After this, followed the burning of the twenty-one men and women, whose intrepidity in suffering that horrid death was truly astonishing. The king's near situation to the criminals rendered their dying groans very audible to him; he could not, however, be absent from this dreadful scene, as it is esteemed a religious one; and his coronation oath obliges him to give a sanction by his presence to all the acts of the tribunal.

What we have already said may be applied to the inquisitions in general, as well as to that of Spain in particular. The inquisition belonging to Portugal is exactly upon a similar plan to that of Spain, having been instituted must about the same time, and put under the same regulations. The inquisitors allow the torture to be used only three times, but during those times it is so severely inflicted, that the prisoner either dies under it, or continues always after a cripple, and suffers the severest pains upon every change of weather. We shall give an ample description of the severe torments occasioned by the torture, from the account of one who suffered it the three respective times, but happily survived the cruelties he underwent.

At the first time of torturing, six executioners entered, stipped him naked to the drawers, and laid him upon his back on a kind of stand, elevated a few feet from the floor. The operation commenced by putting an iron collar round his neck, and a ring to each foot, which fastened him to the stand. His limbs being thus stretched out, they wound two ropes round each thigh; which ropes being passes under the scaffold, through holes made for that purpose, were all drawn tight at the same time, by four of the men, on a given signal.

It is easy to conceive that the pains which immediately succeeded were intolerable; the ropes, which were of a small size, cut through the prisoner's flesh to the bone, making the blood to gush out at eight different places thus bound at a time. As the prisoner persisted in not making any confession of what the inquisitors required, the ropes were drawn in this manner four times successively.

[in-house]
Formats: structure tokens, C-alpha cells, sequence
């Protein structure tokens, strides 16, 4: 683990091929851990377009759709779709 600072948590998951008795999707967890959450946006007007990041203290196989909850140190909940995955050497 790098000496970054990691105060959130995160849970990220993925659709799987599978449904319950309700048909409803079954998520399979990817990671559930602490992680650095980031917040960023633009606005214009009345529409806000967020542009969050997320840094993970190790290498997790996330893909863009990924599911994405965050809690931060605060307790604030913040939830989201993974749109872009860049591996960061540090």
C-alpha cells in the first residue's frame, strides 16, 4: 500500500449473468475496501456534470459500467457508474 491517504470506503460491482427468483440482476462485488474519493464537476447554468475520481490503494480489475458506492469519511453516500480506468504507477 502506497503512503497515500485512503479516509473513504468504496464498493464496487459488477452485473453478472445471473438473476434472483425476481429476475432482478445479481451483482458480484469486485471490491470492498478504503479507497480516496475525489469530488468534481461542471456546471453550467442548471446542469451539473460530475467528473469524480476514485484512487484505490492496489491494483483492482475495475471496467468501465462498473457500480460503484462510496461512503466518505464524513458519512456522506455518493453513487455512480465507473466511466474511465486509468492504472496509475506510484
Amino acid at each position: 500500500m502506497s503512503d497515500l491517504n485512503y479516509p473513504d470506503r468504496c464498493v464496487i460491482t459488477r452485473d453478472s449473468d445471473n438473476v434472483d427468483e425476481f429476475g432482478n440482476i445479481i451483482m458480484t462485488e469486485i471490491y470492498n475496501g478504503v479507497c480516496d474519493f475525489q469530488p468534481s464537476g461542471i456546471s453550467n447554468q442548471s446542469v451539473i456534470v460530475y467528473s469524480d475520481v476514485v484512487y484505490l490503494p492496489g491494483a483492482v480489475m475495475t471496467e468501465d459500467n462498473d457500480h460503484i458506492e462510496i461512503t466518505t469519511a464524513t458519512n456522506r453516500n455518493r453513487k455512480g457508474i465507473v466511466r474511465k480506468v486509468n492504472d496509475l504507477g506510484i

The manner of inflicting the second torture was as follows. They forced his arms backwards so that the palms of his hands were turned outward behind him; when, by means of a rope that fastened them together at the wrists, and which was turned by an engine, they drew them by degrees hearer each other, in such a manner that the back of each hand touched, and stood exactly parallel to each other. In consequence of this violent contortion, both his shoulders became dislocated; and a considerable quantity of blood issued from his mouth. This torture was repeated thrice; after which he was again taken to the dungeon, and the surgeon set the dislocated bones.

Two months after the second torture, the prisoner being a little recovered, was again ordered to the torture-room, and there, for the last time, made to undergo another kind of punishment, which was inflicted twice without any intermission. The executioners fastened a thick iron chain around his body, which crossing at the breast, terminated at the wrists. They then placed him with his back against a thick board, at each extremity whereof was a pulley, through which there ran a rope that caught the end of the chain at his wrists. The executioner then, stretching the end of this rope by means of a roller, placed at a distance behind him, pressed or bruised his stomach in proportion, as the ends of the chains were drawn tighter. They tortured him in this manner to such a degree, that his wrists, as well as his shoulders, were quite dislocated. They were, however, soon set by the surgeons; but the barbarians, not yet satisfied with this species of cruelty, made him immediately undergo the like torture a second time, which he sustained (though if possible, attended with keener pains) with equal constancy and resolution. After this, he was again remanded to the dungeon, attended by the surgeon to dress his bruises and adjust the part dislocated, and here he continued till their Auto de Fe, or jail delivery, where he was discharged, crippled, and diseased for life.